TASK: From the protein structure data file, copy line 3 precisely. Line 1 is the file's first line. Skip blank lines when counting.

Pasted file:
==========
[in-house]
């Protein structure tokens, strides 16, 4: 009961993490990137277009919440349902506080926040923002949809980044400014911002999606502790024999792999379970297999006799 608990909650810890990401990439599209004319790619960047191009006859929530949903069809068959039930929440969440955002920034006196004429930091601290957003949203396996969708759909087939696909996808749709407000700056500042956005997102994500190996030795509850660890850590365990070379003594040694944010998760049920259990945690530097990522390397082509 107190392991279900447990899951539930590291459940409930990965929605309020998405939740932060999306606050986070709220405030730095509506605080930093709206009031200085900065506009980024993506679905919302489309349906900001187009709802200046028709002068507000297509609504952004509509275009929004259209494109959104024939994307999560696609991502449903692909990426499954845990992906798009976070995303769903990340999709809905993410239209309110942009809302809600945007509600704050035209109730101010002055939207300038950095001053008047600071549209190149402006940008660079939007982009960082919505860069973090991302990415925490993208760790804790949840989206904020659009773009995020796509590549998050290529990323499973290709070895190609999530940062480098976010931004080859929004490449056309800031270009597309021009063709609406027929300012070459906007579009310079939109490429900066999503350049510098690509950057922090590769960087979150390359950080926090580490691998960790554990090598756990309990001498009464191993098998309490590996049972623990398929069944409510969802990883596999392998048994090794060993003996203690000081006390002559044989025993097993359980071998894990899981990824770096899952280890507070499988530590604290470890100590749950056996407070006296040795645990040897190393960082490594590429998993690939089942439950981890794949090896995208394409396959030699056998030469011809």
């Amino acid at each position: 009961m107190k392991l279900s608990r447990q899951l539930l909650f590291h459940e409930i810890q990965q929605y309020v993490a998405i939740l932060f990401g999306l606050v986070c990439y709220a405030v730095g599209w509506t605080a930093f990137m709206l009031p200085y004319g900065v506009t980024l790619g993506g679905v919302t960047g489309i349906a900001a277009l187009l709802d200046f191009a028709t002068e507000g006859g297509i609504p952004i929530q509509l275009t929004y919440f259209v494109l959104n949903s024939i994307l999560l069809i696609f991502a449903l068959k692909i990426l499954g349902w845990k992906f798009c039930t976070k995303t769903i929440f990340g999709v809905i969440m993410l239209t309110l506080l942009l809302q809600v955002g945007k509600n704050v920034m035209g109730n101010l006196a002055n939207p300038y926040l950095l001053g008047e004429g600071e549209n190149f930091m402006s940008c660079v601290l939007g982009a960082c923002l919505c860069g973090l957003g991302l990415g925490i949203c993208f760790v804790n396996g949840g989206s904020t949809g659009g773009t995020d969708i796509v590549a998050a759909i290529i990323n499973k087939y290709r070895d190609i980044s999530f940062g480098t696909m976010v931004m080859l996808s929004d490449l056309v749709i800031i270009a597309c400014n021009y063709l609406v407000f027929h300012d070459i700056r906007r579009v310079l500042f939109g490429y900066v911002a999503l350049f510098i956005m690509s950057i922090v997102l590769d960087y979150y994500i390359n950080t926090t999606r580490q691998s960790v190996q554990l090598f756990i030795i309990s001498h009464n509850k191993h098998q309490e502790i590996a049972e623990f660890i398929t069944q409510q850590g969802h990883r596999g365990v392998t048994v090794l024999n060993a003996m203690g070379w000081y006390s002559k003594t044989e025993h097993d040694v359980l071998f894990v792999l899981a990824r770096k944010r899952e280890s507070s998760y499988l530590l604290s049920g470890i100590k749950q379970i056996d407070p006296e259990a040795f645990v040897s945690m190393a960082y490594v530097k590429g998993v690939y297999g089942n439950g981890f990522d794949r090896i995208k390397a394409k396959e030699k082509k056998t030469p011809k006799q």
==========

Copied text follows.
């Amino acid at each position: 009961m107190k392991l279900s608990r447990q899951l539930l909650f590291h459940e409930i810890q990965q929605y309020v993490a998405i939740l932060f990401g999306l606050v986070c990439y709220a405030v730095g599209w509506t605080a930093f990137m709206l009031p200085y004319g900065v506009t980024l790619g993506g679905v919302t960047g489309i349906a900001a277009l187009l709802d200046f191009a028709t002068e507000g006859g297509i609504p952004i929530q509509l275009t929004y919440f259209v494109l959104n949903s024939i994307l999560l069809i696609f991502a449903l068959k692909i990426l499954g349902w845990k992906f798009c039930t976070k995303t769903i929440f990340g999709v809905i969440m993410l239209t309110l506080l942009l809302q809600v955002g945007k509600n704050v920034m035209g109730n101010l006196a002055n939207p300038y926040l950095l001053g008047e004429g600071e549209n190149f930091m402006s940008c660079v601290l939007g982009a960082c923002l919505c860069g973090l957003g991302l990415g925490i949203c993208f760790v804790n396996g949840g989206s904020t949809g659009g773009t995020d969708i796509v590549a998050a759909i290529i990323n499973k087939y290709r070895d190609i980044s999530f940062g480098t696909m976010v931004m080859l996808s929004d490449l056309v749709i800031i270009a597309c400014n021009y063709l609406v407000f027929h300012d070459i700056r906007r579009v310079l500042f939109g490429y900066v911002a999503l350049f510098i956005m690509s950057i922090v997102l590769d960087y979150y994500i390359n950080t926090t999606r580490q691998s960790v190996q554990l090598f756990i030795i309990s001498h009464n509850k191993h098998q309490e502790i590996a049972e623990f660890i398929t069944q409510q850590g969802h990883r596999g365990v392998t048994v090794l024999n060993a003996m203690g070379w000081y006390s002559k003594t044989e025993h097993d040694v359980l071998f894990v792999l899981a990824r770096k944010r899952e280890s507070s998760y499988l530590l604290s049920g470890i100590k749950q379970i056996d407070p006296e259990a040795f645990v040897s945690m190393a960082y490594v530097k590429g998993v690939y297999g089942n439950g981890f990522d794949r090896i995208k390397a394409k396959e030699k082509k056998t030469p011809k006799q």